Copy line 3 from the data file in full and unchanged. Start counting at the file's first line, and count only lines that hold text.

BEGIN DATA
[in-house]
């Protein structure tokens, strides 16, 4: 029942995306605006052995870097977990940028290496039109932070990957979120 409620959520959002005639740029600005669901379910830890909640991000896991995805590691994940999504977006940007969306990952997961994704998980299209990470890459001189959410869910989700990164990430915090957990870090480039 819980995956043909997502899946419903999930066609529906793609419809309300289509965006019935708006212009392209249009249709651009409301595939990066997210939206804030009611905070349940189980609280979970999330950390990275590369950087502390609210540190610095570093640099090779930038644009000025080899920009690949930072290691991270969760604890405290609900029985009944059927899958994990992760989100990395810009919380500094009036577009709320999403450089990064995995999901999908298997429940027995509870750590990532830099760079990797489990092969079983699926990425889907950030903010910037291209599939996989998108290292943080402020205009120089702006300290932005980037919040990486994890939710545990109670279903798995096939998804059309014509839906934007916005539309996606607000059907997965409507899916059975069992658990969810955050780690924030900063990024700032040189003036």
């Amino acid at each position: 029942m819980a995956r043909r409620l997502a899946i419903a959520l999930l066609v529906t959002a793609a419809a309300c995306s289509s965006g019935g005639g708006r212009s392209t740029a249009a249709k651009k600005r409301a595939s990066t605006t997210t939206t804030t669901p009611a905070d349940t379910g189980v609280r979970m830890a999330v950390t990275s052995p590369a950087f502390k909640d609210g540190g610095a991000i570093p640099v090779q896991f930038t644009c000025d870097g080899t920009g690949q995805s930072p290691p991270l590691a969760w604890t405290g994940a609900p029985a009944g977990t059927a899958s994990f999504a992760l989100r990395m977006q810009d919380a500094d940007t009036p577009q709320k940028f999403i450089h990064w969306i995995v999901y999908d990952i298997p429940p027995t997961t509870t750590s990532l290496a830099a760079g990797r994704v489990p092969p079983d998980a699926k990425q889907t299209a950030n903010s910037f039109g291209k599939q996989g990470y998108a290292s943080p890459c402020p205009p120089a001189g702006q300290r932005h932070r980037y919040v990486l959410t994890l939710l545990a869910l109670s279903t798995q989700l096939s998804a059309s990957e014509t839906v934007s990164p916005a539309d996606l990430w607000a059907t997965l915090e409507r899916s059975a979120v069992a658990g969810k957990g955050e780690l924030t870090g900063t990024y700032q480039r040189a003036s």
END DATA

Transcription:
């Amino acid at each position: 029942m819980a995956r043909r409620l997502a899946i419903a959520l999930l066609v529906t959002a793609a419809a309300c995306s289509s965006g019935g005639g708006r212009s392209t740029a249009a249709k651009k600005r409301a595939s990066t605006t997210t939206t804030t669901p009611a905070d349940t379910g189980v609280r979970m830890a999330v950390t990275s052995p590369a950087f502390k909640d609210g540190g610095a991000i570093p640099v090779q896991f930038t644009c000025d870097g080899t920009g690949q995805s930072p290691p991270l590691a969760w604890t405290g994940a609900p029985a009944g977990t059927a899958s994990f999504a992760l989100r990395m977006q810009d919380a500094d940007t009036p577009q709320k940028f999403i450089h990064w969306i995995v999901y999908d990952i298997p429940p027995t997961t509870t750590s990532l290496a830099a760079g990797r994704v489990p092969p079983d998980a699926k990425q889907t299209a950030n903010s910037f039109g291209k599939q996989g990470y998108a290292s943080p890459c402020p205009p120089a001189g702006q300290r932005h932070r980037y919040v990486l959410t994890l939710l545990a869910l109670s279903t798995q989700l096939s998804a059309s990957e014509t839906v934007s990164p916005a539309d996606l990430w607000a059907t997965l915090e409507r899916s059975a979120v069992a658990g969810k957990g955050e780690l924030t870090g900063t990024y700032q480039r040189a003036s």